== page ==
RT @ebertchicago: Leonardo DiCaprio and Tobey Maguire co-starring in a remake of The Third Man? vomitvomitwomit.
Fascinating NYT piece on the increasing number of runaways — starring my hometown, Medford, Oregon. http://j.mp/1TCUvG
Awesome. Way to go.
I don’t usually tweet on sports but the Oregon Ducks are killing the Huskies. Could this finally be the year for my alma mater?
Got Rock Band for iPhone. If you like RB and want to work wrist muscles you didn’t know you had, get it. It’s amazing how faithful it feels.
Steve Ballmer on Engadget Show: his top Win7 feature is wifi auto-discovery. Really? That’s the best you got? In 2009? http://j.mp/3jz8rL
Wired: Essentially, Twitter left a ball and stick in a field and lurked on the sidelines as its users invented baseball. http://j.mp/4DjsIF
Roger Ebert on 3D films: “Characters seem more concerned to demonstrate their dimensions than their personalities.” True. http://j.mp/3SNBiz
Totally impressed by Apple’s extensive info on their product’s environmental impact. All product companies should as well. http://j.mp/HEhPK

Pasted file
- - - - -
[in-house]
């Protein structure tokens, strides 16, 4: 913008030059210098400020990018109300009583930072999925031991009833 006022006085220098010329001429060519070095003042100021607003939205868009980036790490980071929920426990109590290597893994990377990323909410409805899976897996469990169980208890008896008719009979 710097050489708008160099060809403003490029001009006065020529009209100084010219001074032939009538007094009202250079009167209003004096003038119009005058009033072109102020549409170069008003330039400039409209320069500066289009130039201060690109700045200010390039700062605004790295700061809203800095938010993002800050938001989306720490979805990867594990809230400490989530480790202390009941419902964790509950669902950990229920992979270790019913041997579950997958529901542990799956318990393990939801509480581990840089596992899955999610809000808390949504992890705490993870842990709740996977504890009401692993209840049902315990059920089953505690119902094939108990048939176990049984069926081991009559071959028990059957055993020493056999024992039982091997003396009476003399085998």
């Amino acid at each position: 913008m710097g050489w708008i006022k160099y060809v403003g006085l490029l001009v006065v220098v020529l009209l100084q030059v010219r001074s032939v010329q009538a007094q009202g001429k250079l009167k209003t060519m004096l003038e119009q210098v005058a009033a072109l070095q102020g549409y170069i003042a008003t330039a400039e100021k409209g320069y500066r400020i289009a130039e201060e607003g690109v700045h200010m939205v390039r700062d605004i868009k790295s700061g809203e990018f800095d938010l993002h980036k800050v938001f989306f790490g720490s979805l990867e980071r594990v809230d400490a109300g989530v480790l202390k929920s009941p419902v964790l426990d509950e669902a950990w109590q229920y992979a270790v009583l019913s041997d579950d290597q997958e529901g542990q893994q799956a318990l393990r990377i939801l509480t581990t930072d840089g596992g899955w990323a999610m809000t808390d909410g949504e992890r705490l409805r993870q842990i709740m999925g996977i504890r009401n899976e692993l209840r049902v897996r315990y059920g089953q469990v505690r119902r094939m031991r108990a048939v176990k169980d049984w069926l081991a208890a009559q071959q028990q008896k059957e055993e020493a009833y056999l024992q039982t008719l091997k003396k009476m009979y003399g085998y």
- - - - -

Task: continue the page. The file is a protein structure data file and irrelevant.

Wow, today is tech’s big news day? Want a 27″ iMac but will limit myself to magic mouse. Mac Mini server is cool. B&N Nook ebook looks rad.
Interesting NYT piece on Microsoft’s future — or lack of if they don’t get innovating. And they seem a little oblivious. http://j.mp/157Dnv
After a week with Tweetie 2 for iPhone, I can say unequivocally that it is easily the best Twitter client available – mobile and desktop. It has a level of fit and finish that few apps achieve.
There have been other reviews of the app that go into depth on the features and quality so I’m not going to do that here. Instead I am going to take on the one large information architecture flaw I see in Tweetie 2. Let’s dig in.
Tweetie has basically two reading modes. There is the standard tweets mode which provides button bar access to your timeline, replies/mentions, direct messages and search. I’ll call this ‘tweet-view’. This is likely where you will spend most of your time. With the possible exception of search (which I’ll touch on more later), these are all related ways of viewing your incoming messages. This grouping makes sense.
The second reading mode is for profile-specific data. This provides button bar access to your own user profile, recent tweets, mentions and favorites (this is also where you view any other user’s profile). Generally speaking, this is the outgoing content from any user. This I’ll call ‘profile-view’. This set of functionality is also grouped in a fairly sensible way.
But there is a problem. And that is the bridge between tweet-view and profile-view.